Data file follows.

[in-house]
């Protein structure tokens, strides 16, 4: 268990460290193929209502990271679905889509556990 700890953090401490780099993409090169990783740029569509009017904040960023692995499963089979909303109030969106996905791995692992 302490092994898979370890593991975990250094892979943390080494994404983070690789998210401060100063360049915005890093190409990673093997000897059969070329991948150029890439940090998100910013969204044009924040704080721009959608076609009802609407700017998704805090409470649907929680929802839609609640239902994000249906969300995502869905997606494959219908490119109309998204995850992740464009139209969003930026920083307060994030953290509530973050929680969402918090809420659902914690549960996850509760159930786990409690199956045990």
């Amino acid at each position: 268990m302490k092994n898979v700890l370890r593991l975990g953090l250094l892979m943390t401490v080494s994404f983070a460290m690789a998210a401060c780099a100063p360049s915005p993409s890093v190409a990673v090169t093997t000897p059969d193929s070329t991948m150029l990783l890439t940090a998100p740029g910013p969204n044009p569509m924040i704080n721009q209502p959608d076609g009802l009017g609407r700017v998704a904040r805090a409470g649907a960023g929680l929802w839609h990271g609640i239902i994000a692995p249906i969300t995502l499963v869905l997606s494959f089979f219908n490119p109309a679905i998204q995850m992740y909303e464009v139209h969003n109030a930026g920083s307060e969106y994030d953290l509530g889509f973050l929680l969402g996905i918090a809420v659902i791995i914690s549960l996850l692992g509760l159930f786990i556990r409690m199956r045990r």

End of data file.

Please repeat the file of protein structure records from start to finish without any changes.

[in-house]
């Protein structure tokens, strides 16, 4: 268990460290193929209502990271679905889509556990 700890953090401490780099993409090169990783740029569509009017904040960023692995499963089979909303109030969106996905791995692992 302490092994898979370890593991975990250094892979943390080494994404983070690789998210401060100063360049915005890093190409990673093997000897059969070329991948150029890439940090998100910013969204044009924040704080721009959608076609009802609407700017998704805090409470649907929680929802839609609640239902994000249906969300995502869905997606494959219908490119109309998204995850992740464009139209969003930026920083307060994030953290509530973050929680969402918090809420659902914690549960996850509760159930786990409690199956045990």
């Amino acid at each position: 268990m302490k092994n898979v700890l370890r593991l975990g953090l250094l892979m943390t401490v080494s994404f983070a460290m690789a998210a401060c780099a100063p360049s915005p993409s890093v190409a990673v090169t093997t000897p059969d193929s070329t991948m150029l990783l890439t940090a998100p740029g910013p969204n044009p569509m924040i704080n721009q209502p959608d076609g009802l009017g609407r700017v998704a904040r805090a409470g649907a960023g929680l929802w839609h990271g609640i239902i994000a692995p249906i969300t995502l499963v869905l997606s494959f089979f219908n490119p109309a679905i998204q995850m992740y909303e464009v139209h969003n109030a930026g920083s307060e969106y994030d953290l509530g889509f973050l929680l969402g996905i918090a809420v659902i791995i914690s549960l996850l692992g509760l159930f786990i556990r409690m199956r045990r």